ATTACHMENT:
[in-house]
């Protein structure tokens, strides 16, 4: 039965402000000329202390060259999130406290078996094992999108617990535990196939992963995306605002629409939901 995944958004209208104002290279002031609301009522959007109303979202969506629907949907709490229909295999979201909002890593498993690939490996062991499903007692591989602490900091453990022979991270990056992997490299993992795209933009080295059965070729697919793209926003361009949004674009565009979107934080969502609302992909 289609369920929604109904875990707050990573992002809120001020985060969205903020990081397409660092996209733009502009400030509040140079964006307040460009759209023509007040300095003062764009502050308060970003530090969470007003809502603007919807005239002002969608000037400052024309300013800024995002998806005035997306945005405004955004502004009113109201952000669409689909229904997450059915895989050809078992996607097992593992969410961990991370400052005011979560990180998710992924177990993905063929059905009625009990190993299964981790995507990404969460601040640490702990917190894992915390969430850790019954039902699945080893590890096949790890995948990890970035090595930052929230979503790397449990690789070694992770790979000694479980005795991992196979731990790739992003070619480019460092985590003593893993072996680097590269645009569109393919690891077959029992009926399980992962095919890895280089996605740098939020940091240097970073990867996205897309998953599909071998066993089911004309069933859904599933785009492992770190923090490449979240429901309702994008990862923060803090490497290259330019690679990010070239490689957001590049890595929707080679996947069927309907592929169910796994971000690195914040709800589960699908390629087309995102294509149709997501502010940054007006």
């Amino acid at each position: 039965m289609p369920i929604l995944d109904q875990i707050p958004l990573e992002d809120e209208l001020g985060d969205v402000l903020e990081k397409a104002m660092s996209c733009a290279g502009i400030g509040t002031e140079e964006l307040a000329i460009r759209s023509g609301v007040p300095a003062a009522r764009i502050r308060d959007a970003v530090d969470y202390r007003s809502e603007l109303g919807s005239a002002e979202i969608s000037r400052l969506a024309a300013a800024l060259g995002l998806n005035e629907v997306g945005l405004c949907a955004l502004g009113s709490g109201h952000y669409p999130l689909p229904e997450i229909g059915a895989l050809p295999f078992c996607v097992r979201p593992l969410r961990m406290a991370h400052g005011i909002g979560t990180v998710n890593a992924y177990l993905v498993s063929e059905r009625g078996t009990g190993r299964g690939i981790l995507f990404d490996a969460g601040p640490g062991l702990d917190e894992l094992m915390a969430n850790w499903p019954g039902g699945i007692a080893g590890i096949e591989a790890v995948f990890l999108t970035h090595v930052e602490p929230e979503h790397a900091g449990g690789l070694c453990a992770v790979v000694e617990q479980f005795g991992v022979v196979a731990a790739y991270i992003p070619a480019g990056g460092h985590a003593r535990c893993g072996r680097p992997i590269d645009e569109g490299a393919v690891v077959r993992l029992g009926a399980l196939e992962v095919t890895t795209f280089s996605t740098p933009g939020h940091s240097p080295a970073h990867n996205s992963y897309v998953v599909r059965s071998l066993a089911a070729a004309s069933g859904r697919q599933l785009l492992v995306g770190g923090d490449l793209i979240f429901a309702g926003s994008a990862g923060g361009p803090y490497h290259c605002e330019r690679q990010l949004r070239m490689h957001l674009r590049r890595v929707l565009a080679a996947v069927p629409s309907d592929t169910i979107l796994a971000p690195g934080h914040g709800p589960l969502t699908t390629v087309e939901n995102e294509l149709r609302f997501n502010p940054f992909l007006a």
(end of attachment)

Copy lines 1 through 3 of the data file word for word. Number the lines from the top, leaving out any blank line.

[in-house]
């Protein structure tokens, strides 16, 4: 039965402000000329202390060259999130406290078996094992999108617990535990196939992963995306605002629409939901 995944958004209208104002290279002031609301009522959007109303979202969506629907949907709490229909295999979201909002890593498993690939490996062991499903007692591989602490900091453990022979991270990056992997490299993992795209933009080295059965070729697919793209926003361009949004674009565009979107934080969502609302992909 289609369920929604109904875990707050990573992002809120001020985060969205903020990081397409660092996209733009502009400030509040140079964006307040460009759209023509007040300095003062764009502050308060970003530090969470007003809502603007919807005239002002969608000037400052024309300013800024995002998806005035997306945005405004955004502004009113109201952000669409689909229904997450059915895989050809078992996607097992593992969410961990991370400052005011979560990180998710992924177990993905063929059905009625009990190993299964981790995507990404969460601040640490702990917190894992915390969430850790019954039902699945080893590890096949790890995948990890970035090595930052929230979503790397449990690789070694992770790979000694479980005795991992196979731990790739992003070619480019460092985590003593893993072996680097590269645009569109393919690891077959029992009926399980992962095919890895280089996605740098939020940091240097970073990867996205897309998953599909071998066993089911004309069933859904599933785009492992770190923090490449979240429901309702994008990862923060803090490497290259330019690679990010070239490689957001590049890595929707080679996947069927309907592929169910796994971000690195914040709800589960699908390629087309995102294509149709997501502010940054007006």
């Amino acid at each position: 039965m289609p369920i929604l995944d109904q875990i707050p958004l990573e992002d809120e209208l001020g985060d969205v402000l903020e990081k397409a104002m660092s996209c733009a290279g502009i400030g509040t002031e140079e964006l307040a000329i460009r759209s023509g609301v007040p300095a003062a009522r764009i502050r308060d959007a970003v530090d969470y202390r007003s809502e603007l109303g919807s005239a002002e979202i969608s000037r400052l969506a024309a300013a800024l060259g995002l998806n005035e629907v997306g945005l405004c949907a955004l502004g009113s709490g109201h952000y669409p999130l689909p229904e997450i229909g059915a895989l050809p295999f078992c996607v097992r979201p593992l969410r961990m406290a991370h400052g005011i909002g979560t990180v998710n890593a992924y177990l993905v498993s063929e059905r009625g078996t009990g190993r299964g690939i981790l995507f990404d490996a969460g601040p640490g062991l702990d917190e894992l094992m915390a969430n850790w499903p019954g039902g699945i007692a080893g590890i096949e591989a790890v995948f990890l999108t970035h090595v930052e602490p929230e979503h790397a900091g449990g690789l070694c453990a992770v790979v000694e617990q479980f005795g991992v022979v196979a731990a790739y991270i992003p070619a480019g990056g460092h985590a003593r535990c893993g072996r680097p992997i590269d645009e569109g490299a393919v690891v077959r993992l029992g009926a399980l196939e992962v095919t890895t795209f280089s996605t740098p933009g939020h940091s240097p080295a970073h990867n996205s992963y897309v998953v599909r059965s071998l066993a089911a070729a004309s069933g859904r697919q599933l785009l492992v995306g770190g923090d490449l793209i979240f429901a309702g926003s994008a990862g923060g361009p803090y490497h290259c605002e330019r690679q990010l949004r070239m490689h957001l674009r590049r890595v929707l565009a080679a996947v069927p629409s309907d592929t169910i979107l796994a971000p690195g934080h914040g709800p589960l969502t699908t390629v087309e939901n995102e294509l149709r609302f997501n502010p940054f992909l007006a």